air of a man roused from a dream, or from complacent meditation over
some strange, sweet secret. His cheek was flushed, his dark eyes flashed
fire; his brow trembled, his dishevelled hair played in the fitful
breeze. The King of Thessaly looked up, and beheld a most beautiful

Apparently, he had attained about the age of puberty. His stature,
however, was rather tall for his age, but exquisitely moulded and
proportioned. Very fair, his somewhat round cheeks were tinted with
a rich but delicate glow, like the rose of twilight, and lighted by
dimples that twinkled like stars. His large and deep-blue eyes sparkled
with exultation, and an air of ill-suppressed mockery quivered round
his pouting lips. His light auburn hair, braided off his white forehead,
clustered in massy curls on each side of his face, and fell in sunny
torrents down his neck. And from the back of the beautiful youth there
fluttered forth two wings, the tremulous plumage of which seemed to have
been bathed in a sunset: so various, so radiant, and so novel were its
shifting and wondrous tints; purple, and crimson, and gold; streaks of
azure, dashes of orange and glossy black; now a single feather,
whiter than light, and sparkling like the frost, stars of emerald and
carbuncle, and then the prismatic blaze of an enormous brilliant! A
quiver hung at the side of the beautiful youth, and he leant upon a bow.

‘Oh! God, for God thou must be!’ at length exclaimed Ixion. ‘Do I behold
the bright divinity of Love?’

‘I am indeed Cupid,’ replied the youth; ‘and am curious to know what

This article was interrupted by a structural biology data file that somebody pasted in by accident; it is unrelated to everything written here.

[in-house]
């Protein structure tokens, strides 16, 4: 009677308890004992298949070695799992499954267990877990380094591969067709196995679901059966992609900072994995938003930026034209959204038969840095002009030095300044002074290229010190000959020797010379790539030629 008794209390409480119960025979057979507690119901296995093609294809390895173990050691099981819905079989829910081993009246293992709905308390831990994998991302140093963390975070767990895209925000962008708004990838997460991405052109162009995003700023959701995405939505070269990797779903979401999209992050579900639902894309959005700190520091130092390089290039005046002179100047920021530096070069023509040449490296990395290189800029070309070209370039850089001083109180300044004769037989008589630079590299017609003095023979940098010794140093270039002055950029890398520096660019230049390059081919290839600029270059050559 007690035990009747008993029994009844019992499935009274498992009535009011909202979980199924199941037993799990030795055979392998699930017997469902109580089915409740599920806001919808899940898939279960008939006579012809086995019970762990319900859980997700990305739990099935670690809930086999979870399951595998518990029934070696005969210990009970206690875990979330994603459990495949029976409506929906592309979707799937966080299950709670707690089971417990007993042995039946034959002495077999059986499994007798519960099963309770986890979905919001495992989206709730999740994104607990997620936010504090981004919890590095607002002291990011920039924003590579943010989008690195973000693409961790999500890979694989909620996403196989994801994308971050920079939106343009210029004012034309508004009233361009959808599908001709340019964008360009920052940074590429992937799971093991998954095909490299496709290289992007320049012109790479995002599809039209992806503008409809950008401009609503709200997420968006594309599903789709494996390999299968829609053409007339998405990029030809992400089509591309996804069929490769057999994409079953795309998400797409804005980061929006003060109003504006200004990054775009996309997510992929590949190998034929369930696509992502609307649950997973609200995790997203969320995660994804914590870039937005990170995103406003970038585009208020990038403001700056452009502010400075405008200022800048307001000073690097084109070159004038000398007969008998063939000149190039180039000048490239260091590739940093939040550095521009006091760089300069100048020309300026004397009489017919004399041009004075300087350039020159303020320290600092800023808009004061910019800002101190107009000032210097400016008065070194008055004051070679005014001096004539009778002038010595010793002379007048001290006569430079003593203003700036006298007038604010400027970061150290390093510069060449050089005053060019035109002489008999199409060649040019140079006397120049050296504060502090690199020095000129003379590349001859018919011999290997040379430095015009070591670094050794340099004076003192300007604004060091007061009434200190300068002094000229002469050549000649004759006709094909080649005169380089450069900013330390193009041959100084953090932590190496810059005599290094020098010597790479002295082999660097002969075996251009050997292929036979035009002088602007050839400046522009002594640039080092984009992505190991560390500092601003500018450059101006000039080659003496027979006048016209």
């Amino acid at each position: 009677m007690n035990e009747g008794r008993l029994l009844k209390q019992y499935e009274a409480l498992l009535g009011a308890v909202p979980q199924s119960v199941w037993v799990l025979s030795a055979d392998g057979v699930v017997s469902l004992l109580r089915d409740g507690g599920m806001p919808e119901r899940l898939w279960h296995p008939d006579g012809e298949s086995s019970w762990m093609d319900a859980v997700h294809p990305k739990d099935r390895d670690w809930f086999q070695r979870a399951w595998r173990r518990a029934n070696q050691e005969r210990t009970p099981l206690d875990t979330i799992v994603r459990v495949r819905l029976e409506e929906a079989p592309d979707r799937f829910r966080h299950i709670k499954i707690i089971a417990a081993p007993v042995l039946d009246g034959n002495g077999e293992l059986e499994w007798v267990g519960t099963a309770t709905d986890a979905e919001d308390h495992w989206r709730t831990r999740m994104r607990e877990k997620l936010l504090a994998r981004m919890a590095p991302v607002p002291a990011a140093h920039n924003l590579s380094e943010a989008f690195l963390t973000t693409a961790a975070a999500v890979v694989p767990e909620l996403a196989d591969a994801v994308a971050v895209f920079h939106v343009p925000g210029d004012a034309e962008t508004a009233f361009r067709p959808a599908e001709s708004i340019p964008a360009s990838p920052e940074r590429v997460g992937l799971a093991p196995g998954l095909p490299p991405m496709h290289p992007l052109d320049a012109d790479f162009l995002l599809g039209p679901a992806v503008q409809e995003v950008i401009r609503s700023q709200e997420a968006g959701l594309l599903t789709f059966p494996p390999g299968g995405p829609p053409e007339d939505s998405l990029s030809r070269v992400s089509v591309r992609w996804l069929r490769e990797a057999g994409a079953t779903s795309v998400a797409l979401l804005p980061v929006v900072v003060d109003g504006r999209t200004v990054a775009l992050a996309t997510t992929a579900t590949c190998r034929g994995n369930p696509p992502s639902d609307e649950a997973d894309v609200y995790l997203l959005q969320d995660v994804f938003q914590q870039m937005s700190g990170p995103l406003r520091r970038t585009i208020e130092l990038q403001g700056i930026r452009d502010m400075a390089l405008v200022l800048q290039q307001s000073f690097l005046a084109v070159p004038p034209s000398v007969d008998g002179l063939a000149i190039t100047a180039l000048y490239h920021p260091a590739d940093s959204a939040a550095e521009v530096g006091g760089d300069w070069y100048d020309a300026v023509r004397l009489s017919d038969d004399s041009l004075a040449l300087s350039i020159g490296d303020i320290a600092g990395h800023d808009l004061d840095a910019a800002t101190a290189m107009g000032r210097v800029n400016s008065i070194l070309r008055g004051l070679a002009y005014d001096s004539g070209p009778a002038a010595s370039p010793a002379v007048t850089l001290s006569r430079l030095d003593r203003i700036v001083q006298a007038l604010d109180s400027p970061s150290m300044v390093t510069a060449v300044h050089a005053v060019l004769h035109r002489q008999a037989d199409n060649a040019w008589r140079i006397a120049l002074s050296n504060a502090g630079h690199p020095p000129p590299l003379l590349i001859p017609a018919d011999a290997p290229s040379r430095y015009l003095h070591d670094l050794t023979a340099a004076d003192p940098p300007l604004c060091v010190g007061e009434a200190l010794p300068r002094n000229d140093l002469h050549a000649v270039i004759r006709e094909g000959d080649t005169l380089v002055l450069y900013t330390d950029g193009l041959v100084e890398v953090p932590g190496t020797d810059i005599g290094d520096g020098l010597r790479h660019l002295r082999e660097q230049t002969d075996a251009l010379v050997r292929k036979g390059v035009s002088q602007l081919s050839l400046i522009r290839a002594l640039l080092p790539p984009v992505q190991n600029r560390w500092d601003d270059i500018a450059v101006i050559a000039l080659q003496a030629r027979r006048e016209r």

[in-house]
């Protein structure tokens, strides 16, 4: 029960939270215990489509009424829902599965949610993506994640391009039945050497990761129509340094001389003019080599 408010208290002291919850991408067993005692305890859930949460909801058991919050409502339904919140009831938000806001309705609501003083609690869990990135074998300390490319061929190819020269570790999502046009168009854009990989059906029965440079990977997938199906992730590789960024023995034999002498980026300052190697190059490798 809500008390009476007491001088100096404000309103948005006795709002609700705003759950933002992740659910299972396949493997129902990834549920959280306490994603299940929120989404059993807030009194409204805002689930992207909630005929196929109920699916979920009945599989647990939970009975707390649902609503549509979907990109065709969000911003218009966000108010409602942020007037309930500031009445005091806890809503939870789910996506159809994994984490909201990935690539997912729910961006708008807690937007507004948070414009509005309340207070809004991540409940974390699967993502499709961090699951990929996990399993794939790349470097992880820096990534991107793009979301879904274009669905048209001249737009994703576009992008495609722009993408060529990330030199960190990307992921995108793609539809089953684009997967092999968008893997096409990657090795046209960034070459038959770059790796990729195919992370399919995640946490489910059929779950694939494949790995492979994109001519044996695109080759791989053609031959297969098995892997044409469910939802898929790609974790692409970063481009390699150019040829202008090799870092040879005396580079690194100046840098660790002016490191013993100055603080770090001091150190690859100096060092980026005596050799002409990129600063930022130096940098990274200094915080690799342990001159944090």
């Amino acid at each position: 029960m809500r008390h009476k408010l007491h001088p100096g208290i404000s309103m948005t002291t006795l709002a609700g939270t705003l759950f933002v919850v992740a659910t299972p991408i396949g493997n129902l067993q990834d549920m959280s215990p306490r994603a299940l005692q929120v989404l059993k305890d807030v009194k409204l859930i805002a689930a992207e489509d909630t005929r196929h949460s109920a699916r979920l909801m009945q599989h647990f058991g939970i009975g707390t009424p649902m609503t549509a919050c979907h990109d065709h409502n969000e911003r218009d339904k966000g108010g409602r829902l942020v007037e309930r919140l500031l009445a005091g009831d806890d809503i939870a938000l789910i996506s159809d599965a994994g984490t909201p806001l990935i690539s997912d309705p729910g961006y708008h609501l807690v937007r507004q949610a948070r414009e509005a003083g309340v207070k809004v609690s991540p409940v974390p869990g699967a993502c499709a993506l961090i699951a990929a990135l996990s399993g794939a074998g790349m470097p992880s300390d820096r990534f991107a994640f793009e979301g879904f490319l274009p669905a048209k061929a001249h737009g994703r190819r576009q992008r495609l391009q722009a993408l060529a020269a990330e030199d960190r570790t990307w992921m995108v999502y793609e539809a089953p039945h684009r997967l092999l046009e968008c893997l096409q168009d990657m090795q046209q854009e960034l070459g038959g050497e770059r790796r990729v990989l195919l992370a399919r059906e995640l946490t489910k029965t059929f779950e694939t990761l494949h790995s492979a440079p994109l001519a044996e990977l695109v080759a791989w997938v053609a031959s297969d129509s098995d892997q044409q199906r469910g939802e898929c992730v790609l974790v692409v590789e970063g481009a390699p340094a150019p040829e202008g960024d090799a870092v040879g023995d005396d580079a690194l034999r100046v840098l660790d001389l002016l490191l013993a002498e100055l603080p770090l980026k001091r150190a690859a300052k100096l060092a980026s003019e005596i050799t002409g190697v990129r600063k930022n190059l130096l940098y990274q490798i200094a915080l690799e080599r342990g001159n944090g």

Ixion is thinking about.’ ‘Thought is often bolder than speech.’
‘Oracular, though a mortal! You need not be afraid to trust me. My aid
I am sure you must need. Who ever was found in a reverie on the
green turf, under the shade of spreading trees, without requiring the
assistance of Cupid? Come! be frank, who is the heroine? Some love-sick
nymph deserted on the far earth; or worse, some treacherous mistress,
whose frailty is more easily forgotten than her charms? ‘Tis a miserable
situation, no doubt. It cannot be your wife?’

‘Assuredly not,’ replied Ixion, with energy.

‘Another man’s?’


‘What! an obdurate maiden?’

Ixion shook his head.

‘It must be a widow, then,’ continued Cupid. ‘Who ever heard before of
such a piece of work about a widow!’

‘Have pity upon me, dread Cupid!’ exclaimed the King of Thessaly, rising
suddenly from the ground, and falling on his knee before the God.
‘Thou art the universal friend of man, and all nations alike throw their
incense on thy altars. Thy divine discrimination has not deceived thee.
I _am_ in love; desperately, madly, fatally enamoured. The object of my
passion is neither my own wife nor another man’s. In spite of all they
have said and sworn, I am a moral member of society. She is neither a
maid nor a widow. She is------’

‘What? what?’ exclaimed the impatient deity.

‘A Goddess!’ replied the King.

‘Wheugh!’ whistled Cupid. ‘What! has my mischievous mother been
indulging you with an innocent flirtation?’

‘Yes; but it produced no effect upon me.’

‘You have a stout heart, then. Perhaps you have been reading poetry with
Minerva, and are caught in one of her Platonic man-traps.’

‘She set one, but I broke away.’

‘You have a stout leg, then. But where are you, where are you? Is it
Hebe? It can hardly be Diana, she is so cold. Is it a Muse, or is it one
of the Graces?’

Ixion again shook his head.

‘Come, my dear fellow,’ said Cupid, quite in a confidential tone, ‘you
have told enough to make further reserve mere affectation. Ease your
heart at once, and if I can assist you, depend upon my exertions.’

‘Beneficent God!’ exclaimed Ixion, ‘if I ever return to Larissa, the
brightest temple in Greece shall hail thee for its inspiring deity. I
address thee with all the confiding frankness of a devoted votary. Know,
then, the heroine of my reverie was no less a personage than the Queen
of Heaven herself!’

‘Juno! by all that is sacred!’ shouted Cupid. ‘I am here,’ responded
a voice of majestic melody. The stately form of the Queen of Heaven